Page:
Stop Using the MP3 Format
MP3 has been the dominant codec for digital audio for years. I find that slightly odd, given that it has been encumbered by patents for much of its lifetime. Most of those patents, if not all, have expired at this point, so the problem of one company controlling who can encode to, and decode from, the de facto standard format is gone. A fact we cannot escape, however, is that MP3 from a technological perspective is completely obsolete.
Consider how quickly information technologies advance in general. Computing as we know it today, did not exist two decades ago. We no longer use the same PCs, phones (even the Nokia 3310 did not exist yet) or web (arguably the web is still the same, but simultaneously not at all). We have invented “the cloud” (a.k.a. “lets upload all of our critical files to other people’s computers”), and are well on our way to kill off TV and newspapers with streaming and social media. Meanwhile, much of digital audio that is distributed today is encoded using a codec, the latest standard version of which is from 1998!
Merely being old does not inherently mean that a technology is bad. MP3 still being widely used suggests that the engineers who created it must have done something right. But with age, the probability of a technology being superseded by another increases. And that is my point. Since its creation, MP3 has been superseded, over and over again, by superior formats. They are technologically superior and some also in terms of licensing.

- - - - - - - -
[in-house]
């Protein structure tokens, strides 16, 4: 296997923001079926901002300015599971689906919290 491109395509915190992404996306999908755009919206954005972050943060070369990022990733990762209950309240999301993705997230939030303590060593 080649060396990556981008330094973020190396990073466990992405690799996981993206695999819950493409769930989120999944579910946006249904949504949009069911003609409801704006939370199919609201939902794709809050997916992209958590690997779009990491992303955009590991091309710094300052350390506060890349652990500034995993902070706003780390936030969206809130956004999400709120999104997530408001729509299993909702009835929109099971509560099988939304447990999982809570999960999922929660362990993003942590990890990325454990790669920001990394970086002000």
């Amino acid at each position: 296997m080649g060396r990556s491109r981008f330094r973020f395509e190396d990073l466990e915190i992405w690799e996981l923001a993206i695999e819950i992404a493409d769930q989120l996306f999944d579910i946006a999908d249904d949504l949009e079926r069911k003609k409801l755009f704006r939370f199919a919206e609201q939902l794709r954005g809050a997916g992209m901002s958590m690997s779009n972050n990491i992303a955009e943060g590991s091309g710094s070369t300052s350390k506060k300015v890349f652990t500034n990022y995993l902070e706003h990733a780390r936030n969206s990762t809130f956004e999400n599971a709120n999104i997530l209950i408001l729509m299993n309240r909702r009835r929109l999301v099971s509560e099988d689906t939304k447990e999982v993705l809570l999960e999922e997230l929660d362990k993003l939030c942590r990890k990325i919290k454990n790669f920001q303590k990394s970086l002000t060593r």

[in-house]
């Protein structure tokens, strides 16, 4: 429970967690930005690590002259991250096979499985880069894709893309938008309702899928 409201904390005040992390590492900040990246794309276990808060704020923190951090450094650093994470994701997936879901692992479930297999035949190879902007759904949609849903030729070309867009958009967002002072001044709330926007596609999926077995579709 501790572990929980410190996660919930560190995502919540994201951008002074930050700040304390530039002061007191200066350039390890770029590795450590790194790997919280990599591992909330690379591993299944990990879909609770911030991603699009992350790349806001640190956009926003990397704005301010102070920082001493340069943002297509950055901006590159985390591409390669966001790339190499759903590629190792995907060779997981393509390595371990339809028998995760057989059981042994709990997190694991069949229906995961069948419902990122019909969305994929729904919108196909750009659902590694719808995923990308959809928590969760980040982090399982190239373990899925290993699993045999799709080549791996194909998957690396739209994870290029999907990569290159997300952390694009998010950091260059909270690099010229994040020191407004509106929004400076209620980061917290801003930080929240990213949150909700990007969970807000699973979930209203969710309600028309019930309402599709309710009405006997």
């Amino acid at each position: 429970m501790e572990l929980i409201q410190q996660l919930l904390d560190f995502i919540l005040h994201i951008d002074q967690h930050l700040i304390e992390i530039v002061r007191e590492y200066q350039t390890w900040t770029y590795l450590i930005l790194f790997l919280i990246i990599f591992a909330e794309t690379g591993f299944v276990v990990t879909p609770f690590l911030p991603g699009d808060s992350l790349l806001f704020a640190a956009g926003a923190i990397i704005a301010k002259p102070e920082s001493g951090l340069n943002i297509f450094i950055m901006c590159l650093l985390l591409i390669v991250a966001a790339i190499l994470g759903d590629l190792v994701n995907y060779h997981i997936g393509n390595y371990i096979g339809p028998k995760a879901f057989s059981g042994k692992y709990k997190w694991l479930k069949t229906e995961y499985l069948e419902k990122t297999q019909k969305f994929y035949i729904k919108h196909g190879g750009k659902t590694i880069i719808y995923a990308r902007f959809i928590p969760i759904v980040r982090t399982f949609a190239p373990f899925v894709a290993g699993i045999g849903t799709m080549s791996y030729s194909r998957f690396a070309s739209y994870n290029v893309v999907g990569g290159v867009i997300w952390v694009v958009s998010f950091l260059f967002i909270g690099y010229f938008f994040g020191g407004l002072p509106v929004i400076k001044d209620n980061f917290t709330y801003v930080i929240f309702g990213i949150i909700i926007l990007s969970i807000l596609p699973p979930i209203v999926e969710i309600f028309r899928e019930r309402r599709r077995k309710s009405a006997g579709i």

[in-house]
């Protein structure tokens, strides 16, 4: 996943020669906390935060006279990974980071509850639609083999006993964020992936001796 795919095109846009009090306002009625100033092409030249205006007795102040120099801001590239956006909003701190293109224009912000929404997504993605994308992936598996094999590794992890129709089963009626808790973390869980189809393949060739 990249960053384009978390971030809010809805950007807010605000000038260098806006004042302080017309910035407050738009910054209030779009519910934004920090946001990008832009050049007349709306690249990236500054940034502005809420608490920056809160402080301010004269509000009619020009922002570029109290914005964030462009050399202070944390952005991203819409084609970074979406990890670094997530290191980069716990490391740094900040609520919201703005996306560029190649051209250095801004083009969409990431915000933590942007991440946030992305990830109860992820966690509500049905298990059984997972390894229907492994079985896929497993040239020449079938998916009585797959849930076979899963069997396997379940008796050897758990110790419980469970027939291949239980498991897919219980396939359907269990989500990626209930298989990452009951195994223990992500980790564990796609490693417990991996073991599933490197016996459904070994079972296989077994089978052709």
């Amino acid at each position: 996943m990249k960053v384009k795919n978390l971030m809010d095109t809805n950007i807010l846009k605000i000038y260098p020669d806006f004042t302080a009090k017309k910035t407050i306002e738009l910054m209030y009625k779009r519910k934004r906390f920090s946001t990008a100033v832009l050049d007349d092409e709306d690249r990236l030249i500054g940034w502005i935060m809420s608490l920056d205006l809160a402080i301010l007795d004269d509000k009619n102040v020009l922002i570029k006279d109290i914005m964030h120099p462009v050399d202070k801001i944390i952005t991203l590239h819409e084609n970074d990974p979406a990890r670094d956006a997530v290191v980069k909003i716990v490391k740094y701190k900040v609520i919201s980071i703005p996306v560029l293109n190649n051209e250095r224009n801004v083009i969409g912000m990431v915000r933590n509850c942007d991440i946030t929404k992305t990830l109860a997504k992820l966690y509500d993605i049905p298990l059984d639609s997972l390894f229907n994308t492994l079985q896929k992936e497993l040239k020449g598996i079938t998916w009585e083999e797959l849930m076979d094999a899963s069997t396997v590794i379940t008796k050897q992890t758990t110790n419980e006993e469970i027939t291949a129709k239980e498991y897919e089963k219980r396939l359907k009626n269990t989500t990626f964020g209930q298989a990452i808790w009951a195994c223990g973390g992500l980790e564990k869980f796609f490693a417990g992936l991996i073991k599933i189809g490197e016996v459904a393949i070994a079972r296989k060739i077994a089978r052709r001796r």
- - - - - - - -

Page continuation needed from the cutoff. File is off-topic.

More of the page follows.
AAC (1997-2009)*, Vorbis (2000-2012), Opus (2012-2017) are probably the most notable replacements. They are all more efficient than MP3, and the latter two are completely free and open source. I am personally a big fan of Opus. It is free, low-latency, efficient, and immensely versatile, as can be seen from this indisputably scientific chart from Wikipedia (I have no clue how it came to be, but it fits my narrative). MP3 has been left in the dust.
The difference in quality is demonstrated in this audio clip, where we first hear uncompressed WAV audio, then Vorbis (which is inferior Opus) at 48 kb/s and finally MP3, also at 48 kb/s.
The only downside to Opus is the relative lack of software support. “Relative” is the key word here, though, as Opus compatible software definitely does exist (e.g. VLC, Audacious, modern web browsers and Vanilla Music for Android) and more is being made. Remember how information technology can change very rapidly? It could happen here too, if people only cared enough about their audio to insist on using good codecs.
* Year of initial version and latest version at the time of writing.